Minnesota Enacts Comprehensive Data Privacy Law


Minnesota has become the 19th state to pass a comprehensive data privacy law. On May 24, Governor Tim Walz signed into law the Minnesota Consumer Privacy Act (H.F. 4757) (the “MCPA”), which takes effect July 31, 2025.

State legislation continues to fill the void left in the absence of a comprehensive federal privacy law. Businesses and organizations that handle personal data must comply with multiple federal sectoral, state and sometimes global data privacy laws.

Who Is Covered?

The MCPA covers legal entities that conduct business in Minnesota or produce products or services targeted to state residents and that satisfy one or more of the following:

  • during a calendar year, control or process the personal data of at least 100,000 consumers (excluding payment transactions)
  • derive over 25% of gross revenue from the sale of personal data and processes or controls the personal data of at least 25,000 consumers.

MCPA Definitions

Personal data is defined as “any information that is linked or reasonably linkable to an identified or identifiable natural person.” Personal data does not include deidentified data or publicly available information. “Publicly available information” means information that (1) is lawfully made available from federal, state, or local government records or widely distributed media, or (2) a controller has a reasonable basis to believe has lawfully been made available to the general public.

The MCPA uses the term "controller" which is like the definition that appears in the General Data Protection Regulation (GDPR) and other data privacy laws. Controller means the “natural or legal person who, alone or jointly with others, determines the purposes and means of the processing of personal data.”

The MCPA defines "consumer" as a natural person who is a Minnesota resident acting only in an individual or household context. Consumer does not include a natural person acting in a commercial or employment context. This means that the MCPA does not apply to personal data relating to job applicants, employees, and individuals acting in their capacity as business representatives.

For the purposes of the MCPA a “sale” includes an exchange of personal data for monetary consideration or “any other valuable consideration.”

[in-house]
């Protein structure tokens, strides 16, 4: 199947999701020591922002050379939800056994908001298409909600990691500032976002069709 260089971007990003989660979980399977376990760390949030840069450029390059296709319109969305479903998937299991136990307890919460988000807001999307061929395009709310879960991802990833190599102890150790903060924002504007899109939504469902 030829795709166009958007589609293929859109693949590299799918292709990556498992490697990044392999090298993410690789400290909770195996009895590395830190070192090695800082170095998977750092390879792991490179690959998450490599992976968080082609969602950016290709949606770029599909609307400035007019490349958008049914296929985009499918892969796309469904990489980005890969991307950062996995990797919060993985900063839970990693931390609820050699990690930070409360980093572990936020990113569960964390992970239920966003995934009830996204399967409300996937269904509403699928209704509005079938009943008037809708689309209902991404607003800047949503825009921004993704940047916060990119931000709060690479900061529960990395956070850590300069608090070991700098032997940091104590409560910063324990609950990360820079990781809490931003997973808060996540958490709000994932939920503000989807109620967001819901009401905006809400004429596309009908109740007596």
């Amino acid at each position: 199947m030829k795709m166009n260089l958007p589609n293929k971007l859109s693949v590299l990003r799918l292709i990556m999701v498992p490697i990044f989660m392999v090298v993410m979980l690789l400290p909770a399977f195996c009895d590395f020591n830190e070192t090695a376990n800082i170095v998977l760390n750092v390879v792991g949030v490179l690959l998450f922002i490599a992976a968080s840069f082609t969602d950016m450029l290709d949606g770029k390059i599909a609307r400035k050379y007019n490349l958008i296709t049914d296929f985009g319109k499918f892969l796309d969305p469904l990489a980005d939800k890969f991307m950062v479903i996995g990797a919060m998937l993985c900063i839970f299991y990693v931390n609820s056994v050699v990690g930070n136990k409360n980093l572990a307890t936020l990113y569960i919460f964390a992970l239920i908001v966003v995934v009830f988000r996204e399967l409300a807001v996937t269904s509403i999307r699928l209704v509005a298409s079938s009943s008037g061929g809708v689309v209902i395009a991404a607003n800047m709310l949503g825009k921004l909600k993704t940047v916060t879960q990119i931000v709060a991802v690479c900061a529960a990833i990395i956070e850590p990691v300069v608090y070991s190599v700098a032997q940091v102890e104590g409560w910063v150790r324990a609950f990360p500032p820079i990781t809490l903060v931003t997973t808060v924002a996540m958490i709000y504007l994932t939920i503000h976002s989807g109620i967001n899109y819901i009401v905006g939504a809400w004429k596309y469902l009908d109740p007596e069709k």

The MCPA specifically applies to “technology providers” that contract with public education agencies and institutions pursuant to Minnesota Statute § 13.32.

MCPA Exemptions

The MCPA includes exemptions for certain types of businesses and data. Governmental entities, federally recognized Indian tribes, “small business” as defined by the U.S. Small Business Administration regulations, air carriers under the Airline Deregulation Act, and certain kinds of banks, credit unions and insurance companies are exempt.

Unlike the California Consumer Privacy Act (“CCPA”) and other state data privacy laws, there is no broad exemption for non-profits. Non-profits are exempt if they are “established to detect and prevent fraudulent acts in connection with insurance.” The MCPA does not include an entity-level exemption for companies that are covered entities or business associates under HIPAA.

The data-level exemptions are consistent with most other state privacy laws. Specifically, the Minnesota Act exempts data regulated by HIPAA, the Fair Credit Reporting Act, the Gramm-Leach-Bliley Act, the Driver’s Privacy Protection Act, the Family Educational Rights and Privacy Act, the Farm Credit Act, the Minnesota Insurance Fair Information Reporting Act, and various other regulations.

Enhanced Privacy Rights for Consumers

The MCPA contains obligations for controllers that largely follow provisions in other comprehensive state privacy laws.

Provisions similar to other state laws include recognition of universal opt-out mechanisms, required data protection assessments, exclusive attorney general enforcement, and a 30-day right to cure that sunsets in 2026.

The MCPA provides consumers with the right to:

  • Confirm whether a controller is processing personal data about the consumer and to access the categories of personal data processed by the controller;
  • Correct inaccurate personal data concerning the consumer, taking into account the nature of the data and purposes of processing;
  • Delete the consumer’s personal data (subject to exceptions);
  • Obtain a copy of personal data that the consumer previously provided to the controller, where the data processing is conducted by automated means; and